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Northern Health releases report on youth and children in the North

The health and well-being of youth and children in northern B.C. is the focus of a Northern Health board report released today. Feeling loved, safe, valued, worthy, having the necessities of life, access to nature and free play, participation in organized activities, and becoming independent were all important characteristics noted during the 2016 consultation series focused on growing up healthy. 

 

“Throughout the consultation we heard about the importance of both free and organized play, health and wellness supports, and most importantly, access to the basic necessities of life,” said Dr. Charles Jago, Northern Health board chair, in a press release. “We know that supporting children and youth to grow up healthy requires collaborative relationships across a multitude of agencies.”

Mental health and wellness, improving health services like access to dental care, and addressing child and youth poverty were highlighted across the region as areas that required a more targeted focus. However, access to nature and the outdoors, a good breadth of community and health programs, creative community based recreational opportunities and caring communities were all highlighted consistently as strengths in many small communities.

 

“We heard from nearly 1,000 people in northern B.C. The conversations with community members about the health of children and youth in the North provided valuable insights and advice,” said Cathy Ulrich, Northern Health President & Chief Executive Officer. “The findings outlined in this report will inform Northern Health’s planning and work with other organizations that serve children and youth.”

The report, entitled “Growing Up Healthy in Northern BC” contains ideas, comments, feedback and suggestions from people throughout the north. Consultations were held in over a dozen communities. In addition, focus groups were held in some communities including focus groups specifically with youth and First Nations communities. Northern Health received comments through a variety of other channels, and we also utilized a unique engagement process through ThoughtExchange. ThoughtExchange is an innovative electronic platform that allows people to participate online and then prioritize and sort ideas to develop themes anonymously. The process included 600 participants who made almost 2000 comments– leading to some very compelling themes. The consultation was attended by people of all ages, and all participants’ ideas were captured and recorded to form this report.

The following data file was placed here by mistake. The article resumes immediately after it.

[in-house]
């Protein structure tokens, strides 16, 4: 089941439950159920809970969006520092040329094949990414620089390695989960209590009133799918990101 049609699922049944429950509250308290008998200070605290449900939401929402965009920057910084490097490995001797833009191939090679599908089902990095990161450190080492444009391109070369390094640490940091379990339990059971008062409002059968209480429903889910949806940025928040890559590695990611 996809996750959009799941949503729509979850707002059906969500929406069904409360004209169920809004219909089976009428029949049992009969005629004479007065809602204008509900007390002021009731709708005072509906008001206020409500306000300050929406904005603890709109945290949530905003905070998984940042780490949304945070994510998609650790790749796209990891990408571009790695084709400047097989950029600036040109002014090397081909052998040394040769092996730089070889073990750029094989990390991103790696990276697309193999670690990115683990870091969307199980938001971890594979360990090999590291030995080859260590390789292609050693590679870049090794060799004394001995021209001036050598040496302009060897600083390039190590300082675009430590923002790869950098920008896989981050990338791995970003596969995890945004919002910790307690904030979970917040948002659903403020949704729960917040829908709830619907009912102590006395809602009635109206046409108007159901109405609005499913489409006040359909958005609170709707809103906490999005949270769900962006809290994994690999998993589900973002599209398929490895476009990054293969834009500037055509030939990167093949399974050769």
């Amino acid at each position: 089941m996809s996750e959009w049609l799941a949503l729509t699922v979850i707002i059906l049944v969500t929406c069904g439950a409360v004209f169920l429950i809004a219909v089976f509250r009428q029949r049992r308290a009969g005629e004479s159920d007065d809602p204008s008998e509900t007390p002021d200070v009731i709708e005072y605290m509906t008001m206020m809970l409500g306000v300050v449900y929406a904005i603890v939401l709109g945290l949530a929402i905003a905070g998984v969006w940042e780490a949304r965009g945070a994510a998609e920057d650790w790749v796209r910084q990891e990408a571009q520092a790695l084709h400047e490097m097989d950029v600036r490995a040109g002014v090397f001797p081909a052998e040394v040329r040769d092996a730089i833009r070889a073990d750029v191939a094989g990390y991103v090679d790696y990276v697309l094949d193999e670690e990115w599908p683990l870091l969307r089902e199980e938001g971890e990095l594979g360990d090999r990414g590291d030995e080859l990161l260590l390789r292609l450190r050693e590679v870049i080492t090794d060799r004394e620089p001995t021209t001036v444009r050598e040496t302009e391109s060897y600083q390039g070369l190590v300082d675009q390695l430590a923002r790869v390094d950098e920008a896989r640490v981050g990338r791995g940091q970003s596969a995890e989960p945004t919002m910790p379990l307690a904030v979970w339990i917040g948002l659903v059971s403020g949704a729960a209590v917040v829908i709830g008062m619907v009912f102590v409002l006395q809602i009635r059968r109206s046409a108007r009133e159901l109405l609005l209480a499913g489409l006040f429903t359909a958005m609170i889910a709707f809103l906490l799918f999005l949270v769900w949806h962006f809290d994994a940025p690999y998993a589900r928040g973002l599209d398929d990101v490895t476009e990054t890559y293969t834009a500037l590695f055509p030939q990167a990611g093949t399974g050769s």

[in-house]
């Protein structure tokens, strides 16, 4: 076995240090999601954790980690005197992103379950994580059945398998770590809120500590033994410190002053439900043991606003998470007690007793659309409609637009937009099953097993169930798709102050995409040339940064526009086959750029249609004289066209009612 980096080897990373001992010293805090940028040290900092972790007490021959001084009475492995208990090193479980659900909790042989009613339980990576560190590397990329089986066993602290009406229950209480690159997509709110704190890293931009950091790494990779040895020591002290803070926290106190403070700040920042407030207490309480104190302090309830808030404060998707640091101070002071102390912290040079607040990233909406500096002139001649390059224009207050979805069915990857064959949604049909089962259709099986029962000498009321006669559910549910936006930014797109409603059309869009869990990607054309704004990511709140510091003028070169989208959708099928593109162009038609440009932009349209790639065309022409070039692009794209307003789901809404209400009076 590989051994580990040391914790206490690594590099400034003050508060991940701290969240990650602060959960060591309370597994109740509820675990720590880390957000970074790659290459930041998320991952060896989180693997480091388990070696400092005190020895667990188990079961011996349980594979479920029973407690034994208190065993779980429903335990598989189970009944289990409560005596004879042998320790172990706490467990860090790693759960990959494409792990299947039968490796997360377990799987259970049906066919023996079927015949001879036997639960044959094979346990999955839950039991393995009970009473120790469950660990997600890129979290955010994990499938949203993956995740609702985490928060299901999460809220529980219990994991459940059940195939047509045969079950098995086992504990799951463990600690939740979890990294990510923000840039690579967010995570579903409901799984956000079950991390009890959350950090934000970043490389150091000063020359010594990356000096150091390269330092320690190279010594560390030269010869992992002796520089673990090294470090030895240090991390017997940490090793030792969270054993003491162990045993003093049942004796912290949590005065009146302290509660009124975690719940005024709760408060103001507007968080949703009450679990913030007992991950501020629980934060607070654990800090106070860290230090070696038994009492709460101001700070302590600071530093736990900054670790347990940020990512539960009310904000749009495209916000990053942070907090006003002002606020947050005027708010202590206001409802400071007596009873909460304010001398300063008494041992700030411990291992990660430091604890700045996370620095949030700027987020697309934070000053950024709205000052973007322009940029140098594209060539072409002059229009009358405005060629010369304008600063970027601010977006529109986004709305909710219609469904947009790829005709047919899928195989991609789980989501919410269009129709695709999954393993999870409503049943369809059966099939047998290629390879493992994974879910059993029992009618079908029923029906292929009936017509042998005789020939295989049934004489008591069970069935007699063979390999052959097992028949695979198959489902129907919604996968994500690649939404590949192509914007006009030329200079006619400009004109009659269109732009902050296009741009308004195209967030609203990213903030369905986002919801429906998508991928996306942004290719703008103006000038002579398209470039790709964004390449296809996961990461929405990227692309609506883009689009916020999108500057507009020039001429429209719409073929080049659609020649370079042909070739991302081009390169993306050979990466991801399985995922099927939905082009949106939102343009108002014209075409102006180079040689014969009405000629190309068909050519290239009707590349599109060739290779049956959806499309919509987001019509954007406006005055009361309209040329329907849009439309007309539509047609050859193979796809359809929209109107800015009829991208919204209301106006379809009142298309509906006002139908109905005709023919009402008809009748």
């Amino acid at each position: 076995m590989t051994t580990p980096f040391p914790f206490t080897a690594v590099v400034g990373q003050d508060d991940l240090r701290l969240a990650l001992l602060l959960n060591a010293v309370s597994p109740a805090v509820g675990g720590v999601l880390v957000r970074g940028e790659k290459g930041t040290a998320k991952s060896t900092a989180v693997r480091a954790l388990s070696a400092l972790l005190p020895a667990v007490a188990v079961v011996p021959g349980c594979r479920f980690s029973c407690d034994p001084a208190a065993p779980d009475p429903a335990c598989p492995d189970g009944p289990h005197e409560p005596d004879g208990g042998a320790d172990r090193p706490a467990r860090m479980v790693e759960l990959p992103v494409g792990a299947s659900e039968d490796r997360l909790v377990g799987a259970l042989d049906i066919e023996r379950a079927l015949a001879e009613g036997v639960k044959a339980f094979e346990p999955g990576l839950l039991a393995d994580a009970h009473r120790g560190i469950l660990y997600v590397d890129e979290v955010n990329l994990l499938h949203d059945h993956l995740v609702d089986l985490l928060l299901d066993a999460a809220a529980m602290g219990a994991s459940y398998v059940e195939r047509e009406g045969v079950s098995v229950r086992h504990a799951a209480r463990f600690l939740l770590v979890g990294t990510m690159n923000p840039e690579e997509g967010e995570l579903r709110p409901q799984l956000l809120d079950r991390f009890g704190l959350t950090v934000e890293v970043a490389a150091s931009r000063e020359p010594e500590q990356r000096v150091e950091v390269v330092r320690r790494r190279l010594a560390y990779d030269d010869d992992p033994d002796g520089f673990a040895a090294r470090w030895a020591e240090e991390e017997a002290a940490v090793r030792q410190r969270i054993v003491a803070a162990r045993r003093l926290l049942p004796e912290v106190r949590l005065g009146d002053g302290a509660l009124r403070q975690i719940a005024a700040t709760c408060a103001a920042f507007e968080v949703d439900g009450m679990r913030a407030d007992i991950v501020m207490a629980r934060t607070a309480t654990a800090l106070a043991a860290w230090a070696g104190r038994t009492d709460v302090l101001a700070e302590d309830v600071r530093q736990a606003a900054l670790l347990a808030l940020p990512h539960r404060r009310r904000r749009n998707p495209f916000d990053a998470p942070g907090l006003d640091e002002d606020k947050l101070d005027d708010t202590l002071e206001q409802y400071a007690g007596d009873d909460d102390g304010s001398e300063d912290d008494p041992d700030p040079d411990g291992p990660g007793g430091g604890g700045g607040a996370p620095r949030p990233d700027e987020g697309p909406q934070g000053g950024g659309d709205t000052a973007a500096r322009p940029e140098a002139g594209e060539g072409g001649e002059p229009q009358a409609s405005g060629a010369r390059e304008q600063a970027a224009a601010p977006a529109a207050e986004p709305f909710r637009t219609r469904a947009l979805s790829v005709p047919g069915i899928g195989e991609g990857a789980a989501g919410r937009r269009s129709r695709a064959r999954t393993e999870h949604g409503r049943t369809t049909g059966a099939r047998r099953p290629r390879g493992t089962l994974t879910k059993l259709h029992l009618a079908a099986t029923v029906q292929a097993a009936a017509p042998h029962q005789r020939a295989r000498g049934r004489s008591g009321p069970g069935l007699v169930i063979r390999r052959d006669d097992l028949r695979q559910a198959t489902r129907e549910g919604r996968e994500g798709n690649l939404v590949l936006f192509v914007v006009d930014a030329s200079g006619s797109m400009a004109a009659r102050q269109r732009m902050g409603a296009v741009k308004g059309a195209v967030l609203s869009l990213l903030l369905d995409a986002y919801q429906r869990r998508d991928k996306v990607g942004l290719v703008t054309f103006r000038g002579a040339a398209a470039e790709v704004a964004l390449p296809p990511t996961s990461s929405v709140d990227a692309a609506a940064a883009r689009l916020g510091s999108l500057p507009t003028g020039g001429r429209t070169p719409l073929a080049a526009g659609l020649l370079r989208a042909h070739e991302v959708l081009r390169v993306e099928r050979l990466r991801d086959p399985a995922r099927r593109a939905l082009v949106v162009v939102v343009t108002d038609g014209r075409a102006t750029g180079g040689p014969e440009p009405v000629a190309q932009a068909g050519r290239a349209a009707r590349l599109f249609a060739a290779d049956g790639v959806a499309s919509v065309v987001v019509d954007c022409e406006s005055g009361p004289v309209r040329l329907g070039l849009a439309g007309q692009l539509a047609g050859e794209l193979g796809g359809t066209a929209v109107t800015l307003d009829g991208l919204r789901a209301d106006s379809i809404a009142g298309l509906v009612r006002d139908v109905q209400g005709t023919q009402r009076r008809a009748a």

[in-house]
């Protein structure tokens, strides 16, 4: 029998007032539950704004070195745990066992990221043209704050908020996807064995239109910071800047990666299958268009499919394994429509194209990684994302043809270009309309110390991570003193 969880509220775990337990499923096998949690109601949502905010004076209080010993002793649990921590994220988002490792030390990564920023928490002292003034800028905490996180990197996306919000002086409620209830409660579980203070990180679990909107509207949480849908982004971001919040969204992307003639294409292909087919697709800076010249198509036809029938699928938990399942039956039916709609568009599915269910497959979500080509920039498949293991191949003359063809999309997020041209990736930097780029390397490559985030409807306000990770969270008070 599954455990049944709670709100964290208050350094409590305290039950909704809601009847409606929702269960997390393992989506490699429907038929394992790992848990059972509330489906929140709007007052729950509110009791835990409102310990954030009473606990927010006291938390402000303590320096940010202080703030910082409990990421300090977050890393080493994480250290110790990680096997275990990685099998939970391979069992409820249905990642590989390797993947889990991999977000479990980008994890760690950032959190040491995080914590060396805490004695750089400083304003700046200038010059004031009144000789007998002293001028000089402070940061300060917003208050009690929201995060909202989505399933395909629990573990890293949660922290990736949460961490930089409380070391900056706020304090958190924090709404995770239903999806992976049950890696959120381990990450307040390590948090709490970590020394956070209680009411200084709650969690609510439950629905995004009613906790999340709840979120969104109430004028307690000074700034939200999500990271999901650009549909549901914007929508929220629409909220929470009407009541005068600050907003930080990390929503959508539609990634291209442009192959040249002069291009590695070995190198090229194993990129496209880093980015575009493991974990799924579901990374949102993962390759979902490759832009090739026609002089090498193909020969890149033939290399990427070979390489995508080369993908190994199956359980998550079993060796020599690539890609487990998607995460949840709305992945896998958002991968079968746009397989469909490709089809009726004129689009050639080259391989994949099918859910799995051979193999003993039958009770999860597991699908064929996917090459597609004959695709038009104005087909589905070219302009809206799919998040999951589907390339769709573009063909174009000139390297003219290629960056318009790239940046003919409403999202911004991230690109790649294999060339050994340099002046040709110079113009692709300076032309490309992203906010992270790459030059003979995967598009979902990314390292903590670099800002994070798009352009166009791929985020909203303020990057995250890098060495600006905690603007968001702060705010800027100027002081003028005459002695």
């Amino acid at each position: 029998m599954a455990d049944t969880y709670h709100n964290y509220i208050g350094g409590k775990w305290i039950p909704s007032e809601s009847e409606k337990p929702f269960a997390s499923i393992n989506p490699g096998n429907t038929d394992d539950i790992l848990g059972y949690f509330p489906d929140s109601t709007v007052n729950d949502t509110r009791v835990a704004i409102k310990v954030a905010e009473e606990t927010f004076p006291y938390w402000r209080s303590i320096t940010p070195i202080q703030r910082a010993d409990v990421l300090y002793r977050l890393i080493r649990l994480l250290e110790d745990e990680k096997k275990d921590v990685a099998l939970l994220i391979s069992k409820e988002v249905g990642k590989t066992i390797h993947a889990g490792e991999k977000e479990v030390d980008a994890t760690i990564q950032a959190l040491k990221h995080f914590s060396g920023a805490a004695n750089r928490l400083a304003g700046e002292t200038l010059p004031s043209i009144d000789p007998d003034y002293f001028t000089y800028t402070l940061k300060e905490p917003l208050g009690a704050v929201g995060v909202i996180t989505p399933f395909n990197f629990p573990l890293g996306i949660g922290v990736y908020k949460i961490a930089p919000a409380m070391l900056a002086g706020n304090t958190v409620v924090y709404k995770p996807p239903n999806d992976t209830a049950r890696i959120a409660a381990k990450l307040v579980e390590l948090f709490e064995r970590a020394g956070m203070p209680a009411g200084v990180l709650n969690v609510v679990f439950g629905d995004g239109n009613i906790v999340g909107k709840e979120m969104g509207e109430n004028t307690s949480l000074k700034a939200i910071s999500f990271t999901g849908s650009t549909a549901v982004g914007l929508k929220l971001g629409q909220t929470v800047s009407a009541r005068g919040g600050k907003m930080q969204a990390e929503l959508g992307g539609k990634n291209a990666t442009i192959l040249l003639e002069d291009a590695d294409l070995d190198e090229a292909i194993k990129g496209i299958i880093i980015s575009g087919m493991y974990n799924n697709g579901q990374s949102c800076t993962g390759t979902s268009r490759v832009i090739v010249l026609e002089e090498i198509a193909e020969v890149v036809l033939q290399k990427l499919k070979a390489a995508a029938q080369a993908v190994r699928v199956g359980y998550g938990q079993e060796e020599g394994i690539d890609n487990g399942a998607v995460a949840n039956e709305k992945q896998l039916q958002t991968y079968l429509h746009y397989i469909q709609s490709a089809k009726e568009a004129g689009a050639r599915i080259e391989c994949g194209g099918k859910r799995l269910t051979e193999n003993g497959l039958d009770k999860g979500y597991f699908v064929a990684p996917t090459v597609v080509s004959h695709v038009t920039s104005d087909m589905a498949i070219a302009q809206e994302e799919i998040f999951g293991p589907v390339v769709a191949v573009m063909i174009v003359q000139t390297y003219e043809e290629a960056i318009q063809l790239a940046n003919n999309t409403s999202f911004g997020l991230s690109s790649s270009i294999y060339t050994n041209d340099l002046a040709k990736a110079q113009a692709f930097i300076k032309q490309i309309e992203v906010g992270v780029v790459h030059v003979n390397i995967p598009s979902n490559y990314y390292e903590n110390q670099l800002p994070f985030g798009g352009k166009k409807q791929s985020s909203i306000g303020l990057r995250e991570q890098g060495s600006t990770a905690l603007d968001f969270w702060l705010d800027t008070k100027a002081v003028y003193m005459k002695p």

The report provides a summary of the consultation process, including themes and outcomes. The report also includes a breakdown of the consultation feedback by community.

“This consultation provides community context for the Provincial Health Officers report on youth health and the Health Status Report on Child Health that I developed; both of which provides a snapshot of the current state of youth and child health in northern B.C.,” said Dr. Sandra Allison, Northern Health Chief Medical Health Officer. “Communities can learn from each other and the consultation report provides direction and information, and some strengths and weaknesses of communities that can support the work we need to do.”

The next steps include sharing the report throughout the region and the province with the public and agencies who have a role in child and youth health. That sharing will be accompanied by discussions which will be developed into an action plan that will provide direction and actions in addressing some of the issues that have been identified in all of the reports that have been completed.

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